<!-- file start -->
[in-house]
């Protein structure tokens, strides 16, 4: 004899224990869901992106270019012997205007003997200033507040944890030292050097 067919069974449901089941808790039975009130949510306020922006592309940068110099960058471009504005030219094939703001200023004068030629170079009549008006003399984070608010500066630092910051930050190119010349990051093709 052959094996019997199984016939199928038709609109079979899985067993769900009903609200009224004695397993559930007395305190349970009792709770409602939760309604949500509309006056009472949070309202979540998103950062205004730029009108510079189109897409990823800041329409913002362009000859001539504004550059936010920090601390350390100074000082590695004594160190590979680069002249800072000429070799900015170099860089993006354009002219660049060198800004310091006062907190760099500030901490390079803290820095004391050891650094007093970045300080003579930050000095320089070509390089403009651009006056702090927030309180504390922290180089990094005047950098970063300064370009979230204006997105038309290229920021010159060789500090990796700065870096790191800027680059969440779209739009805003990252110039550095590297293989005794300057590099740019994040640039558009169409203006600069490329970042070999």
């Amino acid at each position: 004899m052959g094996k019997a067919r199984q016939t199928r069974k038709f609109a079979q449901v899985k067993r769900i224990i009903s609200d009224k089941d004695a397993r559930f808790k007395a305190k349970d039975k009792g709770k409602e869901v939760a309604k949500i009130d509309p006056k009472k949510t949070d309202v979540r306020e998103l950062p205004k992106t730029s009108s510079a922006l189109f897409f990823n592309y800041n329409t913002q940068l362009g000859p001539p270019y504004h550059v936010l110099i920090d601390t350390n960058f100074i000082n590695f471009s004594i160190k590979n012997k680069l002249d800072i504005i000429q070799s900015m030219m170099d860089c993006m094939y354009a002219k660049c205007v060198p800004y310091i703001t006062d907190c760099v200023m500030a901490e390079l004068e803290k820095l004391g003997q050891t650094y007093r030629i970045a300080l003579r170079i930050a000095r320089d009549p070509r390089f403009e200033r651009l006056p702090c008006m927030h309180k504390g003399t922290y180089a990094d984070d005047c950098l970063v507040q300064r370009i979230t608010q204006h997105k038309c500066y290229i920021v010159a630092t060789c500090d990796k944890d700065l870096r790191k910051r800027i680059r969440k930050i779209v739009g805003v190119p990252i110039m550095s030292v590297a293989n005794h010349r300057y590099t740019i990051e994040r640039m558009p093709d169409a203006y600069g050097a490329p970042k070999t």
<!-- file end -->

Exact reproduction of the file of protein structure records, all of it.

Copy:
[in-house]
């Protein structure tokens, strides 16, 4: 004899224990869901992106270019012997205007003997200033507040944890030292050097 067919069974449901089941808790039975009130949510306020922006592309940068110099960058471009504005030219094939703001200023004068030629170079009549008006003399984070608010500066630092910051930050190119010349990051093709 052959094996019997199984016939199928038709609109079979899985067993769900009903609200009224004695397993559930007395305190349970009792709770409602939760309604949500509309006056009472949070309202979540998103950062205004730029009108510079189109897409990823800041329409913002362009000859001539504004550059936010920090601390350390100074000082590695004594160190590979680069002249800072000429070799900015170099860089993006354009002219660049060198800004310091006062907190760099500030901490390079803290820095004391050891650094007093970045300080003579930050000095320089070509390089403009651009006056702090927030309180504390922290180089990094005047950098970063300064370009979230204006997105038309290229920021010159060789500090990796700065870096790191800027680059969440779209739009805003990252110039550095590297293989005794300057590099740019994040640039558009169409203006600069490329970042070999």
């Amino acid at each position: 004899m052959g094996k019997a067919r199984q016939t199928r069974k038709f609109a079979q449901v899985k067993r769900i224990i009903s609200d009224k089941d004695a397993r559930f808790k007395a305190k349970d039975k009792g709770k409602e869901v939760a309604k949500i009130d509309p006056k009472k949510t949070d309202v979540r306020e998103l950062p205004k992106t730029s009108s510079a922006l189109f897409f990823n592309y800041n329409t913002q940068l362009g000859p001539p270019y504004h550059v936010l110099i920090d601390t350390n960058f100074i000082n590695f471009s004594i160190k590979n012997k680069l002249d800072i504005i000429q070799s900015m030219m170099d860089c993006m094939y354009a002219k660049c205007v060198p800004y310091i703001t006062d907190c760099v200023m500030a901490e390079l004068e803290k820095l004391g003997q050891t650094y007093r030629i970045a300080l003579r170079i930050a000095r320089d009549p070509r390089f403009e200033r651009l006056p702090c008006m927030h309180k504390g003399t922290y180089a990094d984070d005047c950098l970063v507040q300064r370009i979230t608010q204006h997105k038309c500066y290229i920021v010159a630092t060789c500090d990796k944890d700065l870096r790191k910051r800027i680059r969440k930050i779209v739009g805003v190119p990252i110039m550095s030292v590297a293989n005794h010349r300057y590099t740019i990051e994040r640039m558009p093709d169409a203006y600069g050097a490329p970042k070999t």